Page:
Ken Raiss answers some great questions from our listeners.

Jane Slack-Smith explains why you shouldn’t be complacent with your renovation

If you don’t already subscribe to this excellent weekly internet based radio show do so now by clicking here.

Budget goes (quite) big on infrastructure

This week’s budget proved very supportive towards growing our infrastructure.

This Blog by Pete Wargent shows the statistics behind the results.

Return to surplus…again

As ever, the Budget forecasts a return to surplus – tantalisingly just over the horizon – with the underlying cash balance projected to improve from a deficit of $37.6 billion, to a deficit of $27.6 billion in 2017-18, and back to a surplus of $7.4 billion by 2021.


Big sounding deficit numbers on the face of it, but in terms of the size of the economy we’re really talking about a deficit of 2.1 per cent of GDP returning to surplus some time in the future.


The “net operating balance”, which adjust for long term spending, is projected to return to surplus a year earlier at 2019-20.

In reality Australia only has moderate levels of net debt in international terms, at just 18.6 per cent of GDP.

Read the full article here

Here’s the insanely complex way the government wants to help young people save for their first house

This week’s  federal budget included assistance for first home buyer.

But while that sound fantastic in theory – the reality seems a little more complicated.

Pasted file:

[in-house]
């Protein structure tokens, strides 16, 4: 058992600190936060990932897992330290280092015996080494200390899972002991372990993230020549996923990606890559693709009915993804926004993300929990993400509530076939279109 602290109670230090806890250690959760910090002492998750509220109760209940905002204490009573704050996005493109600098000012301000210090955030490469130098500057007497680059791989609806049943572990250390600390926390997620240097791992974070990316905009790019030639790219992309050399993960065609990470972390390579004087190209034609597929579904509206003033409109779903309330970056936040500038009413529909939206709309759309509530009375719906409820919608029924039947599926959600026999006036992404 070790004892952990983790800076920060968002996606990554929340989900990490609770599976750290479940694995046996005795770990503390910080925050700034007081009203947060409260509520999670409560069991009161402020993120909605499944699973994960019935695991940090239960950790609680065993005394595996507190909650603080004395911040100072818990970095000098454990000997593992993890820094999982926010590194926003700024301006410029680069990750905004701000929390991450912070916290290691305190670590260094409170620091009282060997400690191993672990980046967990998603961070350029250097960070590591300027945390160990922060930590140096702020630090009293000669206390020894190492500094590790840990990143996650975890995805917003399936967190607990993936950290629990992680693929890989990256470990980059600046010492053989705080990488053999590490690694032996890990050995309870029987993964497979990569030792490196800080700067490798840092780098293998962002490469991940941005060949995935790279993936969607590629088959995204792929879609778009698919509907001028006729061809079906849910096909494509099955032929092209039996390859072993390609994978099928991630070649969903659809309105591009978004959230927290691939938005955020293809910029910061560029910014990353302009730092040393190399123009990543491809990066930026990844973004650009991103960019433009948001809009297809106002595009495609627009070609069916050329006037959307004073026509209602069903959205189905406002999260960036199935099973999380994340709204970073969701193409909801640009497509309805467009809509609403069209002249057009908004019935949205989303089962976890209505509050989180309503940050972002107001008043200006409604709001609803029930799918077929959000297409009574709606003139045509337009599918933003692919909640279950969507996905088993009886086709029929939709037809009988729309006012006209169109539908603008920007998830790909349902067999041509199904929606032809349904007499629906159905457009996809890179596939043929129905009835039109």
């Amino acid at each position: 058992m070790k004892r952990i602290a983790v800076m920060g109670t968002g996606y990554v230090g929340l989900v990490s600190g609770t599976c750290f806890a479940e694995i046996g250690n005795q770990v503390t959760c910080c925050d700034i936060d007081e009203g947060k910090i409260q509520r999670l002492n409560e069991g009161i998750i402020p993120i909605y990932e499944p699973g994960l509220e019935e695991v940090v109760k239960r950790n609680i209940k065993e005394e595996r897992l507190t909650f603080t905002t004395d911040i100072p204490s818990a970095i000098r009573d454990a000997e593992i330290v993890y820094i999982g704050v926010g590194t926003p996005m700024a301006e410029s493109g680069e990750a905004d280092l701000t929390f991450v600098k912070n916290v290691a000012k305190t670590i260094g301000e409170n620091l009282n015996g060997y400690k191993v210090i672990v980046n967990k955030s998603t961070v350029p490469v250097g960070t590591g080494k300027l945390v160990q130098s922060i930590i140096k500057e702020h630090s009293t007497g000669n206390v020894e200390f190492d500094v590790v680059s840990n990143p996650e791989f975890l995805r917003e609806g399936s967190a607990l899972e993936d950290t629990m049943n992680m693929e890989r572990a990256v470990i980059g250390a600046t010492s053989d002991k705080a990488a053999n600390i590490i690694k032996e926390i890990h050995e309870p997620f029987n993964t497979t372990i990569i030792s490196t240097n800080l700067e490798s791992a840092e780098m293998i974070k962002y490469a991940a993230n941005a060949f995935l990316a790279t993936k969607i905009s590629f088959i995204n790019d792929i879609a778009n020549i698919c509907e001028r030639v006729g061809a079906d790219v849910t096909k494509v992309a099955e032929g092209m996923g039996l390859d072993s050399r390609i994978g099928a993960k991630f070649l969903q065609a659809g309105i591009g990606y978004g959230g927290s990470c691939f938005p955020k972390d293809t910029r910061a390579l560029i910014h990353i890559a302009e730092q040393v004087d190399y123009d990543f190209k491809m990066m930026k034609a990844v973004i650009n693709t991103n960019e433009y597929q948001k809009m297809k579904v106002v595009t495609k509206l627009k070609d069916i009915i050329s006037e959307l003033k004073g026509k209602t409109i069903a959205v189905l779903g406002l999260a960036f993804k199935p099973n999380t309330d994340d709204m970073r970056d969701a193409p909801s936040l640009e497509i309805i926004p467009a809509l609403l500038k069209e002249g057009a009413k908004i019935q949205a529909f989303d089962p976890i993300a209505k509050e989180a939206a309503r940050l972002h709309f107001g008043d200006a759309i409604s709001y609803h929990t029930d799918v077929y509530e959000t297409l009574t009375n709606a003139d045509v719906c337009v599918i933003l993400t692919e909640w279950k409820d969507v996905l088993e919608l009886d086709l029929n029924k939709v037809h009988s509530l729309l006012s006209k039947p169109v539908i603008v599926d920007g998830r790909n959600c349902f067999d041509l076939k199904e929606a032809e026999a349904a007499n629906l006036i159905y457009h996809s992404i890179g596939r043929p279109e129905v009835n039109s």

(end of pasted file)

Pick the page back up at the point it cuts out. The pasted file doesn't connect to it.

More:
This article from Business Insider breaks down the complexities behind the new changes to explain what first home buyers can actually expect.

The Turnbull government will launch a tax break for people saving for their first home, in the form of voluntary contributions to superannuation.

The First Home Super Savers Scheme will come into effect from 1 July this year. first home

Savers will be able to make additional contributions to their super account which is taxed at the concessional rate of 15%, rather than the standard marginal rate on their salary, in a manner similar to salary sacrifice.

Contributions will be capped at $15,000 per year up to a total of $30,000.

The extra contributions will only be eligible to earn interest on a deemed rate based on 90-day bank bills, plus 3%.

It won’t be allocated to standard superannuation investments such as blue chip stocks.

Any interest earned will be taxed at 15%.

Withdrawals on the savings are allowed from 1 July, 2018 and taxed at the marginal rate the person incurs on their salary.

But the tax applied at the marginal rate will then be reduced by 30%.What-is-capital-Gains-Tax-200x300

Still with us?

In a worked example, the government cited a person earning $60,000 who salary sacrifices $10,000 per year of pre-tax income into their super account over three years.

After the 15% tax, they would have $8,500 per year invested, accumulating to $25,500 after three years, with after-tax interest earned of $1,880 — $27,380 in total.

The government said that tax on the $27,380 at the person’s marginal tax rate, less the 30% offset, would leave net tax to pay of $1,880.

That leaves $25,760 for a deposit.

The government claims that is $6,240 higher than saving via a standard deposit account.

Anyone self-employed or whose employer doesn’t offer salary sacrifice can claim a tax deduction on contributions to their superannuation account, which effectively makes it a pre-tax contribution.

Read the full article here

Five ways to salvage your worst email blunders

Have you ever ever sent an email accidentally without checking it? Or worse sent it to the wrong recipient?

It’s safe to say we’eve all made out fair share of technical faux pas – but now there’s a way of smoothing them out.